Pidhoresky had a very strong spring with a win at the historic Around the Bay 30K in Hamilton, ON, becoming the first woman to win the event four times. She also ran a new personal best on the roads with a 10K win at the TC10K in Victoria in April, finishing in the time of 33:20. It was her second consecutive win in Victoria. She most recently ran the Canada Run Series 10K in Toronto, finishing in what she referred as a race where she, “left it all out there,” but crossed the line in fourth place in the time of 33:39. She will be seeking a better outcome on Sunday.
It’s been a long time, but Pidhoresky has run the half-marathon distance as fast as 1:11:46 from 2011 in Niagara, ON. At the time, it was the second fastest half-marathon performance for a Canadian. Her most recent half-marathon best is a 1:12:46 from her race in Indianapolis, one week after her 2018 TC10K win. Her 33:20 and 1:12:46, according to the IAAF scoring tables, suggest fairly comparable performances. Scotiabank Vancouver, with its point-to-point course and long flat and downhill sections may contribute to Pidhoresky running another fast time, perhaps under 1:12:46.
“This is the last race of the season for me,” said Pidhoresky. “If I feel good, I’d like to run a fast time. If I don’t feel peppy, I’ll work hard to fight for the win. I am a good downhill runner, but that might make me dread the up-hills, more. Either way, I am going to use this race as another chance to practice focus – especially during the latter stages of the race. The aim is to work hard right to the finish.”
Setlack is coming off of a win at the national Mountain Running Championships, which qualifies her for the IAAF World Mountain Running Championships taking place in Andorra, a tiny principality between France and Spain known for mountain biking and skiing. At nationals, she finished in the time of 1:16:49.7, which doesn’t indicate much due to the straight up 10-to-11K course that competitors raced, going up Kicking Horse Pass with over 3,000-metres of elevation gain, however, she did finish over two minutes ahead of her nearest competitor, Emma Cook-Clarke (1:19:16.4). The third place finisher was Karissa LePage recording a 1:24:08.5.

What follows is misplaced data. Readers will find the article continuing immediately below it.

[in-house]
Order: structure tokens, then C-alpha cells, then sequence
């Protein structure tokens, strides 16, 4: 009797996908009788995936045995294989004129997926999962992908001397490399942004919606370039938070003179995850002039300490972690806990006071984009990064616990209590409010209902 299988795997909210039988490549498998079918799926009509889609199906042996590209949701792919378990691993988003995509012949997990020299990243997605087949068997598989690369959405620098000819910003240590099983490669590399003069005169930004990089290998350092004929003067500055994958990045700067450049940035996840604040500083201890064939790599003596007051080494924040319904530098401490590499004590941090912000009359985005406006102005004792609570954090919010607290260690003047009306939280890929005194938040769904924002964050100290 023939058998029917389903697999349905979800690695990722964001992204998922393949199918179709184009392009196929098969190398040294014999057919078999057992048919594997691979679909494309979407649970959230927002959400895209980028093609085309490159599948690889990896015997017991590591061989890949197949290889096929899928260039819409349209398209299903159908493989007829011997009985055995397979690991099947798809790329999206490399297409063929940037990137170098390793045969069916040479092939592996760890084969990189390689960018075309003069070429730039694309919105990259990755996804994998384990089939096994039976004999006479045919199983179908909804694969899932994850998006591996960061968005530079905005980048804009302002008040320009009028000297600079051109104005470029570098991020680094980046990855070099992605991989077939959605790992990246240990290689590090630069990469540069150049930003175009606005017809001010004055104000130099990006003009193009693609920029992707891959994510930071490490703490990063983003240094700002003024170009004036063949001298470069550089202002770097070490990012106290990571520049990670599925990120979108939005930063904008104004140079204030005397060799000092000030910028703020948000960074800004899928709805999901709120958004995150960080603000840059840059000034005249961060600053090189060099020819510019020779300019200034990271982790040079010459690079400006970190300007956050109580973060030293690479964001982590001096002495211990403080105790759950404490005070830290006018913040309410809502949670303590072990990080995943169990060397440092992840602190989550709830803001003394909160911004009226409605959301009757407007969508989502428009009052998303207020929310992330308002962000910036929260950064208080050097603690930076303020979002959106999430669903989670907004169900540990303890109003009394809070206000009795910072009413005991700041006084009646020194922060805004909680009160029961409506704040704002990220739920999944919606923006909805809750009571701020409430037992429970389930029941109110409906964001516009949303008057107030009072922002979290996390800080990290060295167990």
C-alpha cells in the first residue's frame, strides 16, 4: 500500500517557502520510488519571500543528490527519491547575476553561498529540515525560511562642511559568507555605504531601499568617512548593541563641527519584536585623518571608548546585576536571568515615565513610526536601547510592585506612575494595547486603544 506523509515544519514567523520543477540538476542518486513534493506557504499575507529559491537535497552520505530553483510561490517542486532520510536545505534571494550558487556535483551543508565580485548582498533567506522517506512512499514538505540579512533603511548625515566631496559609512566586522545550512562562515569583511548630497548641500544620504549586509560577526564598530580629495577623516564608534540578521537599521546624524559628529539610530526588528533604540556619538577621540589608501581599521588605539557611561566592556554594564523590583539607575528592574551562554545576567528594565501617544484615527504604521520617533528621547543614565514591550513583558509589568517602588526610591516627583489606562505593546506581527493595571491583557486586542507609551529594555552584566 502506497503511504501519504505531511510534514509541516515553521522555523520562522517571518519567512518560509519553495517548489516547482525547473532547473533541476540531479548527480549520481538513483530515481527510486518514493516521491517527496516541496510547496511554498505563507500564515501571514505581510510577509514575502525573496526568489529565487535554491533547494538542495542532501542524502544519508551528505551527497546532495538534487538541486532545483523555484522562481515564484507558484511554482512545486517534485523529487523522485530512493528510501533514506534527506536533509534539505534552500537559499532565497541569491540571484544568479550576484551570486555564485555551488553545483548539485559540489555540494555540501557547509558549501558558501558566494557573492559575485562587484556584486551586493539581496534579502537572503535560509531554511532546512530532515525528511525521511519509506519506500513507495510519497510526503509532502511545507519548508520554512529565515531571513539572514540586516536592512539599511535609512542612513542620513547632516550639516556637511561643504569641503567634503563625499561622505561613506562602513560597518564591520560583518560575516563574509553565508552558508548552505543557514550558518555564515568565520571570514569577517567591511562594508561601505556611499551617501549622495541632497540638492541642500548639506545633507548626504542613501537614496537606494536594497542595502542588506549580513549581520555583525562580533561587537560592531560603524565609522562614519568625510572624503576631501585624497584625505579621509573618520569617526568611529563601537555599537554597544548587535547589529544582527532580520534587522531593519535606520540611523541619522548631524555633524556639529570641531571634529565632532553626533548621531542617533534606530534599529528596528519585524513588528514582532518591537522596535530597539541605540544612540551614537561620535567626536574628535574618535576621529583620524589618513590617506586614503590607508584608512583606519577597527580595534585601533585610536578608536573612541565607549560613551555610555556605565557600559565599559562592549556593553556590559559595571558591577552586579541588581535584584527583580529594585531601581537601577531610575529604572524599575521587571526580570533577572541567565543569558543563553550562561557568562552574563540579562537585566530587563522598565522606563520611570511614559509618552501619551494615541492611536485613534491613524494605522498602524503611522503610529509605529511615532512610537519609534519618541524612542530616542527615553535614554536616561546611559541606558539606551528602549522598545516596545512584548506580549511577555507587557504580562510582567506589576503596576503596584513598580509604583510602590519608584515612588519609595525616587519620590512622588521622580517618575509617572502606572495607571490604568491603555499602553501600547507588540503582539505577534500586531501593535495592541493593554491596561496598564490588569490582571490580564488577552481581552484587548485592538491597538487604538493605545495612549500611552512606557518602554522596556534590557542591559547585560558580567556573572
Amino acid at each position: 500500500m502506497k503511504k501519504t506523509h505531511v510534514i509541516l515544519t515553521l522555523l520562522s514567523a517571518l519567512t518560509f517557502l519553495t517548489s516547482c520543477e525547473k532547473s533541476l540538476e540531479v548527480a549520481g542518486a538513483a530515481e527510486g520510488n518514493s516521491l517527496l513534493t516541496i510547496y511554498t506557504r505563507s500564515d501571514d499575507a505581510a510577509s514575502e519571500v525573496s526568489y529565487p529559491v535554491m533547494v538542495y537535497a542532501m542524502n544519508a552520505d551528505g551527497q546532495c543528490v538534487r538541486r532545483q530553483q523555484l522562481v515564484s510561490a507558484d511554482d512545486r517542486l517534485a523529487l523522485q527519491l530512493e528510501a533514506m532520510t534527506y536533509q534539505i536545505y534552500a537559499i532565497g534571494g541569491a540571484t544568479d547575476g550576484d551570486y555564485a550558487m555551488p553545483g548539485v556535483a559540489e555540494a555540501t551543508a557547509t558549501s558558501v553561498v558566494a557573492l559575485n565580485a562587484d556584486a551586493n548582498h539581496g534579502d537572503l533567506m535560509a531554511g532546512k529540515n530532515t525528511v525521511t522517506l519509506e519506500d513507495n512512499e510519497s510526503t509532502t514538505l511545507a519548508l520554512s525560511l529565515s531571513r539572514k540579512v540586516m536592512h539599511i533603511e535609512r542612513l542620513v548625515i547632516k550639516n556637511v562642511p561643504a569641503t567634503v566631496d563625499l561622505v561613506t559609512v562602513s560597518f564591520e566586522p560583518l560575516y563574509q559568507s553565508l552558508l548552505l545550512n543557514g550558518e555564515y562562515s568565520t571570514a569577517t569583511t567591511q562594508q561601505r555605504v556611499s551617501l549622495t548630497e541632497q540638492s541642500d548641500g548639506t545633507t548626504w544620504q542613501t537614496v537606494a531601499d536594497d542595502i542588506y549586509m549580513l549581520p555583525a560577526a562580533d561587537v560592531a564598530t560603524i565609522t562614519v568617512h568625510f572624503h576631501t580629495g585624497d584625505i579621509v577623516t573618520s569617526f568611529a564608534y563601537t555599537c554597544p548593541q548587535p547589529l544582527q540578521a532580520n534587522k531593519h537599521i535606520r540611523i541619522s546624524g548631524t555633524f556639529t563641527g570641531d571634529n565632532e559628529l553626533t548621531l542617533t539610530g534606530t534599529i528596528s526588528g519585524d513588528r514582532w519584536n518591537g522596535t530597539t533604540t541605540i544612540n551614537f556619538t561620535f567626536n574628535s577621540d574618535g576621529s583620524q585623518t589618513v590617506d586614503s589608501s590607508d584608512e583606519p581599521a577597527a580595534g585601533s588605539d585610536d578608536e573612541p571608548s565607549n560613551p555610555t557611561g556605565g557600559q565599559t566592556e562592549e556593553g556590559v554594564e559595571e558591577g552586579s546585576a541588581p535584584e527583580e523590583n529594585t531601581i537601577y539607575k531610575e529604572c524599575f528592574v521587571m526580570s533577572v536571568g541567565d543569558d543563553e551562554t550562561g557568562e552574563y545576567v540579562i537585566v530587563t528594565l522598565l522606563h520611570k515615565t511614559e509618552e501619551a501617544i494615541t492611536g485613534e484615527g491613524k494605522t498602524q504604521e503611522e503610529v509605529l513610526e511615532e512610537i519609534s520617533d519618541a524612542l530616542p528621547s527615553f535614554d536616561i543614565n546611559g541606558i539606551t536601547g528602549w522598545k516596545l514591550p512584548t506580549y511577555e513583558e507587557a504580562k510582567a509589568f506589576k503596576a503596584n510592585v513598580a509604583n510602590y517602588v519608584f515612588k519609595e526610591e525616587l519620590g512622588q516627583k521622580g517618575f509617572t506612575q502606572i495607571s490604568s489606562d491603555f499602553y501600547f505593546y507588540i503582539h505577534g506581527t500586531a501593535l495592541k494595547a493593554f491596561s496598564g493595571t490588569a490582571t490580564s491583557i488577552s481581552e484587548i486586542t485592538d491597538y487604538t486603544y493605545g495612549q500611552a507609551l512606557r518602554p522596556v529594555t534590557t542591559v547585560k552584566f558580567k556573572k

This is a strong performance for an athlete that regularly trains on the flat prairie. Setlack had a rough go at the IAAF World Half Marathon Championships in Valencia, Spain, so the mountain race was a bounce back. Her best performance at the half-marathon distance took place in 2017, where she ran 1:13:28 at the BMO Vancouver Half Marathon on May 7th.
Gollish is coming off a 1:11:52 performance at the Valencia event, which is her personal best at the distance. She has shown range as she has run as fast as 4:07.08 in the 1500-metre event as well as 15:24.12 in the 5,000-metres, which matches her half-marathon performance in Valencia at age 36.
“Sunday’s half-marathon is just meant to be a feel good race; to run at marathon pace, attempt to feel great through the half and finish strong,” shared Gollish.
SHOESTRINGS: Natasha Wodak was initially expected to race, however, she is not, and instead she will be competing in the 1500-metre event at the Harry Jerome Track Classic. Apparently, Wodak has been running workouts that should see her run 4:10 +/- which is very strong for a distance runner in her mid-30s. She currently owns two Canadian records, one in the 8K on the roads from 2013 in Victoria, which she ran in 25:28 and her 10,000-metre best which she ran at Palo Alto in the Payton Jordan Invitational two years later in 31:41.59. Her best recent performance was an outstanding showing at the 2018 Gold Coast Commonwealth Games 10,000-metres, where she finished close to a medal for fifth in a near personal best time.
Lethbridge, AB’s Kip Kangogo, at age 40, will toe-the-line. He may be the favourite in the men’s division.